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Don't Stop Planting Milkweed

New research shows a certain type of milkweed can harm monarchs—but we still need to give these butterflies something to snack on.

If you read the headline “Gardeners’ Good Intentions Are Killing Monarch Butterflies,” you might get the impression that planting milkweed is bad for these butterflies. Well, don’t believe the hype. Monarchs need milkweed—in fact, it’s the only thing their larvae eat!

In the interest of combating that disinformation, dubbed #MonarchGate, which kicked off in the media two weeks ago, I’m going to make a few more things clear. In a hurry? Here’s the CliffsNotes version:

1. Migrating monarch populations have rebounded some from last year but are still falling off sharply.

2. The absolute best way to help them is to keep planting milkweed.

3. Select only species native to your area and seeds not treated with pesticides. Here’s a handy milkweed seed finder! (Or check out NRDC's Green Gifts.)

4. Sometimes headlines can be misleading.

Now, the full story.

A paper recently published in the Proceedings of the Royal Society B had some interesting findings about tropical milkweed. When this milkweed grows in parts of the American South, where it is not native, it lengthens the amount of time monarchs have to breed. The butterflies might then hang around too long, making them more vulnerable to a protozoan parasite called Ophryocystis elektroscirrha. The study suggests that those butterflies could potentially pass the lethal parasite to other butterflies on the way to their winter migration, when millions of monarchs congregate in Mexico.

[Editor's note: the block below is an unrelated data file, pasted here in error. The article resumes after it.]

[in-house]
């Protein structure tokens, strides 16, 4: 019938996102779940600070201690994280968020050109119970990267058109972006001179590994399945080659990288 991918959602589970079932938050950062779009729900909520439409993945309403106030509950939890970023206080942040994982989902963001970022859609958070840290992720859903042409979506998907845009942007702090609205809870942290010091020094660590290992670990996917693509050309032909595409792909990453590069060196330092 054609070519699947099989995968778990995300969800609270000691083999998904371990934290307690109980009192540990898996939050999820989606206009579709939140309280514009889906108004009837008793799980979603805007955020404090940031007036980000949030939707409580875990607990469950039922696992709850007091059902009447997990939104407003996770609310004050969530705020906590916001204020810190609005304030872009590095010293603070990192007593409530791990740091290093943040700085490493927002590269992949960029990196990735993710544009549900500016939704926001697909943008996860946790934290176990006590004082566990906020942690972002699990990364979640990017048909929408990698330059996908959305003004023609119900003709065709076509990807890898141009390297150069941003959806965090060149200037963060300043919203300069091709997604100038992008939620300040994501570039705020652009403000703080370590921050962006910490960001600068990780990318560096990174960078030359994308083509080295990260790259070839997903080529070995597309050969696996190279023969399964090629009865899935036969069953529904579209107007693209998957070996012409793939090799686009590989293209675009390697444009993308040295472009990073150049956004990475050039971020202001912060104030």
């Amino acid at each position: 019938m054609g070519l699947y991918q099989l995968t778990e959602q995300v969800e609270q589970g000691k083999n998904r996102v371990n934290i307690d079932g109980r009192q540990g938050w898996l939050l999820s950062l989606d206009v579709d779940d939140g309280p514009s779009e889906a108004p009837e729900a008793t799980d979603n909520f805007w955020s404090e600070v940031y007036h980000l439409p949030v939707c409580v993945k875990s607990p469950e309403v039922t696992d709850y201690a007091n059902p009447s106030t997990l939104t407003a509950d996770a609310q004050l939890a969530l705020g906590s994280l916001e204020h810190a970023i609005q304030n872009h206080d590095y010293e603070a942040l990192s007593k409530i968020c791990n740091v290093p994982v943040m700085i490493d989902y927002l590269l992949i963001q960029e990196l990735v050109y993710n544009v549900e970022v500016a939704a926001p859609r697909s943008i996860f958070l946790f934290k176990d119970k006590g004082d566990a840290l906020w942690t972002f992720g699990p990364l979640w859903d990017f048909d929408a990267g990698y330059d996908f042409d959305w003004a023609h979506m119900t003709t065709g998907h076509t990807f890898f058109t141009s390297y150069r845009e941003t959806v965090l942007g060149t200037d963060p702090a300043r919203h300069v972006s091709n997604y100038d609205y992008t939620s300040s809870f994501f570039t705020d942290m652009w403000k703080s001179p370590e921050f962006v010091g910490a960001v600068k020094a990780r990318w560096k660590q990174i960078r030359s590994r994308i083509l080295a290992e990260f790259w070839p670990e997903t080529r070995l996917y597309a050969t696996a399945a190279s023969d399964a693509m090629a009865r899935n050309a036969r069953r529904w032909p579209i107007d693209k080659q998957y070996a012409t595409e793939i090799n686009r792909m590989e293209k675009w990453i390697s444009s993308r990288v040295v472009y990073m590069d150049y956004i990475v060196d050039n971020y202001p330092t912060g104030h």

The tropical milkweed may even encourage monarchs to skip the migration altogether. After all, why fly to Mexico when you can find milkweed in Texan gardens all year long? Little do the monarchs realize that those plants may be laden with parasites.

All this is bad news, because these butterflies are in serious decline. When the yearly population estimate came out of Mexico this week, it represented the second-lowest numbers on record.

So how much impact does tropical milkweed have on the population at large?

“While some monarchs are nonmigratory, most are still migrating to Mexico, albeit not enough,” says lead author Dara Satterfield, a PhD student at the University of Georgia. “This problem of year-round breeding and monarch disease does not explain the dramatic decline in monarchs. The decline is due to other factors.”

One big factor is a loss of milkweed plants in general, thanks to development and pesticide use. But if you go by some of #MonarchGate’s headlines—“Plan to Save Monarch Butterflies Backfires” or “How Some Well-Intentioned Americans Trying to Save Monarch Butterflies May Actually be Hurting Them”—you’d think tropical milkweed is a goddamned monarch cataclysm. It’s not.

To be fair, these headlines are technically true, but they’re way out of context.

“I think the media is taking an angle that sells newspapers and does not necessarily reflect what this important research contributes to our understanding of monarch butterflies and their conservation,” says Tyler Flockhart, a conservation biologist at the University of Guelph.

Photo: TexasEagle/FlickrA monarch butterfly feeds on red tropical milkweed.

Flockhart is the scientist I spoke to last year for a story encouraging people to make milkweed seed bombs. He’s also quick to note that Satterfield and the other authors of the tropical milkweed study have been trying to do damage control of their own. Last week, they posted this Q&A to help set things straight.

The parasite problem, the researchers remind us, is limited to parts of the Gulf Coast and California. Best of all, Satterfield has an easy solution.

“We are now encouraging gardeners to plant one of the dozens of other species of milkweed native to the United States,” she says. “They naturally die back and don't allow monarchs to skip the migration.”

So the takeaway from #MonarchGate isn’t that conservationists are dooming the butterflies with good intentions. It’s that we need native milkweed now more than ever. 

“We need yards filled with it and agricultural lands making space for it,” Satterfield says.

Just don’t plant the tropical kind! Easy-peasy.

Photo: Brett Whaley

onEarth provides reporting and analysis about environmental science, policy, and culture. All opinions expressed are those of the authors and do not necessarily reflect the policies or positions of NRDC. Learn more or follow us on Facebook and Twitter.

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